At time political correctness is as annoying as a double fault.

At the Australian Open as aspect of political correctness raised it head. It had to do with sexism. Eugenie Bouchard had won her match at during the on-court interview she was asked to do a “twirl”. A spin around to show off her dress. The day before Serena Williams had done just that because her near backless dress had garnered quite a bit of chatter. 

Bouchard also looked smart in her dress so it was a case of asking her to show it off. Bouchard was a bit shy and giggly but she did and then buried her face in her hands because probably it was an amusing request, and sure it was a different sort of request.

The issue has erupted into a firestorm and women are screaming sexism. For goodness sake, get a life and grow up. This was an innocent request. This is where political correctness has gone too far and these over analysing individuals need to take a chill pill.

Tennis is entertainment. No longer is it about hitting backhands and serves, it is a much bigger package. Nike her clothing company are probably beside themselves with glee with the attention it has drawn to their product and brand.

The argument is that a male player wouldn’t be asked to twirl. Roger Federer would not be asked to twirl was a comment. Exactly, he would not and that’s because he is wearing a standard pair of shorts and a regular shirt. Nothing out of the ordinary. The Australian teenager Thanasi Kokkinakis who is creating quite a splash had an outfit on that drew attention. Sure he wasn’t asked to twirl but then it wasn’t the place and time to ask; he had just finished a five hour match that resulted in his upset of 11th seed Ernests Gulbis.

Why should a male interviewer be dragged over the coals for something that innocent when women tennis commentators were commenting that they liked Rafa Nadal’s new shorter shorts because they had a better view of his legs? When the two women behind the microphone were picked up on that by their male colleague on-air, they had no response and one of the women was a former player. Why was nothing made of that? Talk about sexist, that is just so sexist but there appears to be one rule for some and not for the others.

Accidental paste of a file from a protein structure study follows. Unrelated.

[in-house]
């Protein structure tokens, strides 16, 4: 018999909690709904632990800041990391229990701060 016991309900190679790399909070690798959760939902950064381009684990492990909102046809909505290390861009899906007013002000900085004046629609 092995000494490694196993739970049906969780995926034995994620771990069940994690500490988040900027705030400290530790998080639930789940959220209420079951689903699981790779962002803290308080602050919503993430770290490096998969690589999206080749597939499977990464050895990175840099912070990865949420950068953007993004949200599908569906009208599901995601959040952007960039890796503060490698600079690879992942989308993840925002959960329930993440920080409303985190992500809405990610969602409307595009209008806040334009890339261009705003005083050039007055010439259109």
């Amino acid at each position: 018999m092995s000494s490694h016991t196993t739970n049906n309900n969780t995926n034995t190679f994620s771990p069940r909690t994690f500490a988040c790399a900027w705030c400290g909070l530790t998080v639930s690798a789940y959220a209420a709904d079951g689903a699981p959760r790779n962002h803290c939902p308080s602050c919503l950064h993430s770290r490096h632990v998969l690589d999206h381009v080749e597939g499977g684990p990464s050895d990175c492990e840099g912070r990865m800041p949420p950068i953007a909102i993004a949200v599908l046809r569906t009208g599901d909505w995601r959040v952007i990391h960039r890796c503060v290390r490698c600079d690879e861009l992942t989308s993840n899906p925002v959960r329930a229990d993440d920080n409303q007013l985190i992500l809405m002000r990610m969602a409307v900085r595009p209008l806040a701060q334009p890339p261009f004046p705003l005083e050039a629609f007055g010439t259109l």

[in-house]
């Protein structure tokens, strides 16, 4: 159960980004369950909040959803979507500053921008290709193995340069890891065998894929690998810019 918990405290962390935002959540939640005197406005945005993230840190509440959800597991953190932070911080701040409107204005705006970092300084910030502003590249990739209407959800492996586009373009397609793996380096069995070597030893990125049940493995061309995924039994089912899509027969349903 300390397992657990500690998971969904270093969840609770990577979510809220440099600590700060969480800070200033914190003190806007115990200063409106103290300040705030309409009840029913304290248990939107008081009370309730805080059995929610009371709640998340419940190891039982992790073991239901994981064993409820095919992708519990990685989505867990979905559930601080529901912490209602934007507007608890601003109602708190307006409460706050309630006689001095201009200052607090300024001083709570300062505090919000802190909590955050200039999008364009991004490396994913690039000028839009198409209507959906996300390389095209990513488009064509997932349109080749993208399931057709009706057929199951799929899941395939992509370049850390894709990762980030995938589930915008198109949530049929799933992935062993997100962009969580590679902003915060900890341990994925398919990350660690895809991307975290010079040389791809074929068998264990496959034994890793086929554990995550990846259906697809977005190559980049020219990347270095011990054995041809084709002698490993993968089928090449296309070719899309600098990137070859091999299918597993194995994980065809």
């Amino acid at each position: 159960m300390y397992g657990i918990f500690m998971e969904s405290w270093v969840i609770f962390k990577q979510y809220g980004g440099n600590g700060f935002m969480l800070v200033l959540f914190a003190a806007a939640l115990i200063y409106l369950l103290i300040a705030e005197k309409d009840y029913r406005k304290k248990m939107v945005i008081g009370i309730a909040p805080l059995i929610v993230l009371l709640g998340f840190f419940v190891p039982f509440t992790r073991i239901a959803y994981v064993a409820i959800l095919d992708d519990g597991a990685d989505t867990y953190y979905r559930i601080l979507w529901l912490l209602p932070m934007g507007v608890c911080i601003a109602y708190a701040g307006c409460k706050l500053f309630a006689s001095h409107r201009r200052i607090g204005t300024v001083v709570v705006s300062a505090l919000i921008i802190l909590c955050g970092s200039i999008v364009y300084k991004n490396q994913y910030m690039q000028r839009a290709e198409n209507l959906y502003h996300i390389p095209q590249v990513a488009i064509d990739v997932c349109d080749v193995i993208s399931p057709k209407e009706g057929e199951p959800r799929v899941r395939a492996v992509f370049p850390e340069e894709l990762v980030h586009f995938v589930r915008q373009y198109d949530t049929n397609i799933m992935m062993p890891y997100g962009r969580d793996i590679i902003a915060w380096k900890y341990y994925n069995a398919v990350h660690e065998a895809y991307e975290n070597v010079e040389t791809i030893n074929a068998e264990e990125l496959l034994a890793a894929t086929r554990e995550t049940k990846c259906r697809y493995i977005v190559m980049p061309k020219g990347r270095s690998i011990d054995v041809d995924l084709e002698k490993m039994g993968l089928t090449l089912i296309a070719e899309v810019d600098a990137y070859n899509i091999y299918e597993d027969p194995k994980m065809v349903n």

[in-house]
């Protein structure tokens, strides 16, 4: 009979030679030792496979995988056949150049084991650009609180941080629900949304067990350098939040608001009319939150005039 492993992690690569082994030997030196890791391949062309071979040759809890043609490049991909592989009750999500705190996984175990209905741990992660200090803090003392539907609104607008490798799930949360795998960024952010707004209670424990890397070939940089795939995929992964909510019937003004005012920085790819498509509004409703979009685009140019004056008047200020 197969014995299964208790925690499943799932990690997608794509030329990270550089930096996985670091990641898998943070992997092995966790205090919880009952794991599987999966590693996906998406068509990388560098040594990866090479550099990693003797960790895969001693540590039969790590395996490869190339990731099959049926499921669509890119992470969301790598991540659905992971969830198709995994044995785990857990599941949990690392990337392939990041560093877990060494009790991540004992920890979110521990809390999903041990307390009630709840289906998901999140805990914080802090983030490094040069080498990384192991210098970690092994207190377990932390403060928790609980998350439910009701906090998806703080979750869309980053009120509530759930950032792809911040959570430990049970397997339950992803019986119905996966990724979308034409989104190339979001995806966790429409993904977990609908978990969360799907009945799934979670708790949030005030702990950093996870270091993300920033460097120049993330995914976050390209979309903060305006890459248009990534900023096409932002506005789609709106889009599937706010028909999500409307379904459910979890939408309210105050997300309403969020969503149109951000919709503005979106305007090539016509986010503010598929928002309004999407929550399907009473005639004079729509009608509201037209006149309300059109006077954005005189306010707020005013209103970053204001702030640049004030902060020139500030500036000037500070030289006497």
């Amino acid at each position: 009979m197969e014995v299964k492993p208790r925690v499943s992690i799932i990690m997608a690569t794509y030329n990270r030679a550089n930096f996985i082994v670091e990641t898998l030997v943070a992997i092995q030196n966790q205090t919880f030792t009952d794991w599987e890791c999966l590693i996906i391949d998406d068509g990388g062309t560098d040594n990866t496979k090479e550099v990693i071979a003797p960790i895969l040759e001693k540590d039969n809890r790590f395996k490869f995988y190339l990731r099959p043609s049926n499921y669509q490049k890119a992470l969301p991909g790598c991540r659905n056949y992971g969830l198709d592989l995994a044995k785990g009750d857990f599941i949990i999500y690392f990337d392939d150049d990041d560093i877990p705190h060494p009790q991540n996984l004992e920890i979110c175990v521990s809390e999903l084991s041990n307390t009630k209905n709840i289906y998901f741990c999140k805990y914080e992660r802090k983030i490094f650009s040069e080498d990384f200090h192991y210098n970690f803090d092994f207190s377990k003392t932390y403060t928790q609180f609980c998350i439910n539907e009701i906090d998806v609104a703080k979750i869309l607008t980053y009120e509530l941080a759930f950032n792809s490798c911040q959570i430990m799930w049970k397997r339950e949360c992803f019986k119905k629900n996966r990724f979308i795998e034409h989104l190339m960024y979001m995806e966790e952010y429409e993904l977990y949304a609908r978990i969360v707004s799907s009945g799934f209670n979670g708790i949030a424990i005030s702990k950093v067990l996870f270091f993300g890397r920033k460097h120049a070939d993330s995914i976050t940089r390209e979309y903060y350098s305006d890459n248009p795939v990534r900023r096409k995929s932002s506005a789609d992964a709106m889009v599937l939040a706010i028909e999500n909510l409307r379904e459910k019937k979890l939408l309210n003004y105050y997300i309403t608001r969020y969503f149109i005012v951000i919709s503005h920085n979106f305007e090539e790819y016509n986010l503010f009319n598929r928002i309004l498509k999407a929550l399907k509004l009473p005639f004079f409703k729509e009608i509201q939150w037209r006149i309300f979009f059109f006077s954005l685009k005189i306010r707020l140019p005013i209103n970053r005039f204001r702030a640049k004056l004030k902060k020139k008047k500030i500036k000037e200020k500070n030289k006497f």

Serena Williams herself dismissed the issue when she was asked about it. This is the line of questioning:

Q. Last night, I don't know if you saw this as well, Bouchard was asked to do a twirl. There was a bit of a reaction on social media about that saying it's sexist. What are your thoughts on that?
SERENA WILLIAMS: I don't know. I twirl all the time in dance class. It's called a Chaines Spin. I've been working on it. I have to really work on my spotting. My coach tells me to whip my head around. As a dancer, we do lots of turns and have soft of hands.

Q. I guess the reaction has been you wouldn't ask a male athlete after a match to twirl. Do you think it's sexist for a commentator to ask her to twirl?
SERENA WILLIAMS: Well, a commentator asked me to twirl. I wouldn't ask Rafa or Roger to twirl. Whether it's sexist or not, I don't know. I don't know. I can't answer that.

Q. Were you bothered when you were asked to do it?
SERENA WILLIAMS: I didn't really want to twirl because I was just like, you know, I don't need all the extra attention. But, yeah, it was fine. I don't think and look that deep into it. Life is far too short to focus on that. We have so many other problems we want to deal with that we should focus on. Whether I twirl or not, it's not the end of the world. It's about being positive and just moving forward.

And as part of the whole aspect, it’s funny there is no such outcry when a woman is asked to do a spin or twirl on the red carpet for a movie or TV awards show. The men certainly are not asked. Tennis is part of the entertainment business. It’s time for people to get off their high horses and not get so deep and morose. 

Political correctness is all well and good and there is a line that should not be crossed. This did not cross any line at all and the reaction it has caused is stupid and over the top.